I have written before that speed is overrated in shotgun shooting. I’ll stand by that, with some qualification. Sometimes you do have to shoot quickly, but, as someone once said, the trick in shotgun shooting is to make haste with deliberation.

Years ago, a young man who was a terrific shot but not deeply experienced in the field took me quail hunting. The dogs went on point along a fencerow overgrown with osage orange trees. The covey blew up in a gap between trees, and quickly split to put branches between themselves and danger. I picked a bird on my side and shot as it went behind the brush. My friend never pulled the trigger. We stood there for a second as a single quail feather came drifting back on the wind.

The bird had fallen in the beanfield on the other side of the fence. “How did you do that?” he asked.

“Grouse hunting,” I replied. “I’ve done this before.”

Shooting in heavy cover teaches you to be decisive, and it teaches you to ignore brush. Moving your hands quickly, however, tilts the odds toward missing.

When I hear a bird flush I’ll step toward the sound, and move the gun into a ready position, muzzle just slightly above horizontal. My eyes go up to where my ears tell me I’ll see the bird, and I don’t start mounting the gun until I see it. Whipping the gun to your shoulder before you see the target only makes it harder to find the bird in the first place.

Your ears lead your eyes to the bird, then your eyes lead your hands. Once you see the bird and read its line of flight, you raise the gun, move it on the line of flight, and pull the trigger. You may not actually see the bird when you shoot if it flew behind a branch, but shoot anyway and send the dog. If you read the line of flight right and mounted the gun smoothly on that line, you probably hit the bird.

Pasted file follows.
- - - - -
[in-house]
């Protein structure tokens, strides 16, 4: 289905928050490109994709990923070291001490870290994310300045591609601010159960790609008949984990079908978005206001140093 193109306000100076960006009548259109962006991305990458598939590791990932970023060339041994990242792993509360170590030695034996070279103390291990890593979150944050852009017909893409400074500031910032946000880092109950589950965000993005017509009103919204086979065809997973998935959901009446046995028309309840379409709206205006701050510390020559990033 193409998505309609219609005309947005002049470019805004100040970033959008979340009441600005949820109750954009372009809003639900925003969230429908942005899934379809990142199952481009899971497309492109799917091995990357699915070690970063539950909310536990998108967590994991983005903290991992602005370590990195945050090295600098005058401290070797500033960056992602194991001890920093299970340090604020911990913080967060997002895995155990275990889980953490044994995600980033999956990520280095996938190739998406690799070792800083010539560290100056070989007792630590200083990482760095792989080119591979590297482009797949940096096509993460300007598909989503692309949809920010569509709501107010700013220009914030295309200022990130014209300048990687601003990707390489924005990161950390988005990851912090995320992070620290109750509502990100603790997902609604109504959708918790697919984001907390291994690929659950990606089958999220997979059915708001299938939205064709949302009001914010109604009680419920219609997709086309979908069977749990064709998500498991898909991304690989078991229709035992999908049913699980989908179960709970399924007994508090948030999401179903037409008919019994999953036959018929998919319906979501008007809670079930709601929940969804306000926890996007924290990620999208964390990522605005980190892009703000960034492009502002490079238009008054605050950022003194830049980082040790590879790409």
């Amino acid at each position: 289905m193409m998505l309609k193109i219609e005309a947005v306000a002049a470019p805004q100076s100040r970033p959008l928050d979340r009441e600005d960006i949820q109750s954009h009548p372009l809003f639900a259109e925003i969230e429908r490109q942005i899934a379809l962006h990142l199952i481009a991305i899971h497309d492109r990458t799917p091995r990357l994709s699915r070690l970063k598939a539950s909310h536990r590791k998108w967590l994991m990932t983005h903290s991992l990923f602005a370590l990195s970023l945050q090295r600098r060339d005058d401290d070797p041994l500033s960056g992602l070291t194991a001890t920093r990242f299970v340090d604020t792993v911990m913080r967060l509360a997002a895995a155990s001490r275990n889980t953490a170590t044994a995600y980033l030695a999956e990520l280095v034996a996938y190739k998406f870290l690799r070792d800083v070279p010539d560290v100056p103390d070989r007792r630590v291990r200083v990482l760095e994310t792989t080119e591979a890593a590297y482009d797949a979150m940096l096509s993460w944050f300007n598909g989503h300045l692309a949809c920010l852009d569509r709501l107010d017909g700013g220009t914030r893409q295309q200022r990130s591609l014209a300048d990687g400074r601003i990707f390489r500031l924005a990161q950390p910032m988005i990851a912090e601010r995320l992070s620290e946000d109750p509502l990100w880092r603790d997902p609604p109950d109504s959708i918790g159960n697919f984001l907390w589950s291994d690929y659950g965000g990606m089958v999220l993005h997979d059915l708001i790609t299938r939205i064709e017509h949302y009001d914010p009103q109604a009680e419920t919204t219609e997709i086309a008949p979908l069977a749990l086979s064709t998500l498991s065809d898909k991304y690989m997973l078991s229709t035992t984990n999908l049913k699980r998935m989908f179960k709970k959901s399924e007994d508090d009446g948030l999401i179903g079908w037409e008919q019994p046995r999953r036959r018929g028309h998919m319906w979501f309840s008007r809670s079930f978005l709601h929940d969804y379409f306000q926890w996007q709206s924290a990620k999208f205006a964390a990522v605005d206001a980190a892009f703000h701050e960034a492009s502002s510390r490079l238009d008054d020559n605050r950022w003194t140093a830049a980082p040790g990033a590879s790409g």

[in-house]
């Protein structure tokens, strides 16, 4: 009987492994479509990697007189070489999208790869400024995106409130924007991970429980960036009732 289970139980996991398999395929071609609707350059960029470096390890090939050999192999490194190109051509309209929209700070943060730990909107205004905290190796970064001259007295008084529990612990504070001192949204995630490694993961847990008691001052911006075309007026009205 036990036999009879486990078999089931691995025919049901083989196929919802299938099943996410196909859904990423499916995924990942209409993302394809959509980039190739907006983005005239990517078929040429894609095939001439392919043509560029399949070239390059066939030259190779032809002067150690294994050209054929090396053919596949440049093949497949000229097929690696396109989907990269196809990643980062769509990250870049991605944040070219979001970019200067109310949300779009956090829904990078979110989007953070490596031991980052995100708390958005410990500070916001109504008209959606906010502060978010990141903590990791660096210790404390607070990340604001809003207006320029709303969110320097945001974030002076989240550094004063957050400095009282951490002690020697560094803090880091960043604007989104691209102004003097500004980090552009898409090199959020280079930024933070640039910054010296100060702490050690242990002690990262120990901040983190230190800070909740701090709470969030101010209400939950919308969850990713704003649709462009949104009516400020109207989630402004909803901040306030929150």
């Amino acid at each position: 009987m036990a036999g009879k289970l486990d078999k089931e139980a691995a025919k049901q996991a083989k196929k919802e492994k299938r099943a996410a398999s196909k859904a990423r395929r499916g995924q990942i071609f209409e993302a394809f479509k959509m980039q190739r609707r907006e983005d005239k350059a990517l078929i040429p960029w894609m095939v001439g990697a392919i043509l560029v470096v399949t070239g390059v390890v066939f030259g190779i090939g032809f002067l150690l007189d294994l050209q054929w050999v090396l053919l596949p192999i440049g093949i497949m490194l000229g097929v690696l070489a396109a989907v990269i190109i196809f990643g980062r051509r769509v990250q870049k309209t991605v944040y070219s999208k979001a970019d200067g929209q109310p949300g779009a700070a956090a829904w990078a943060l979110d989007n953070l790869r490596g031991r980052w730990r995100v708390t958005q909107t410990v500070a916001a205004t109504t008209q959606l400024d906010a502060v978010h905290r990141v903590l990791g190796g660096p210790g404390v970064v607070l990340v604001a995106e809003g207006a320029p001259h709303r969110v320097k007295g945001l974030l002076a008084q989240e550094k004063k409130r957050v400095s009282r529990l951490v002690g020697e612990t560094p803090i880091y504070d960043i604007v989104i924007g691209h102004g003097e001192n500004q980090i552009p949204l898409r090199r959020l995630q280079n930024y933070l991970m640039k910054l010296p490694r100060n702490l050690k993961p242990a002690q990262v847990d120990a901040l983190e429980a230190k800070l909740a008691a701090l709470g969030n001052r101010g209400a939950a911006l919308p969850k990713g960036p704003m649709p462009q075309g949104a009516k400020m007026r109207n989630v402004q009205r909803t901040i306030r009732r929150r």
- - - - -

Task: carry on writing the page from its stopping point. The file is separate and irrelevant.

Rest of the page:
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A few years ago, at a clinic with Gil Ash’s Optimum Shotgun Performance school, Gil told me, “Most of what we do when we teach hunters is try to slow them down.”

He then put a stopwatch on me and had me mount the gun and shoot at a stationary steel pattern plate as quickly as I could four or five times. Then he told me to try again, concentrating on making a good, smooth move to the target. Shooting quickly, I put shots all over the 3×3-foot plate, and missed it completely once. Shooting smoothly, I centered every pattern in the same spot. The time difference between my fast move and my smooth move was .285 seconds. Grouse and quail fly around 25 mph – they look fast because they startle us, and they are flying in and out of cover. In .285 seconds a grouse can only fly about 10 feet. So, I can take a bad shot at x yards, or a good shot at x yards plus 10 feet. I like my chances at x+10.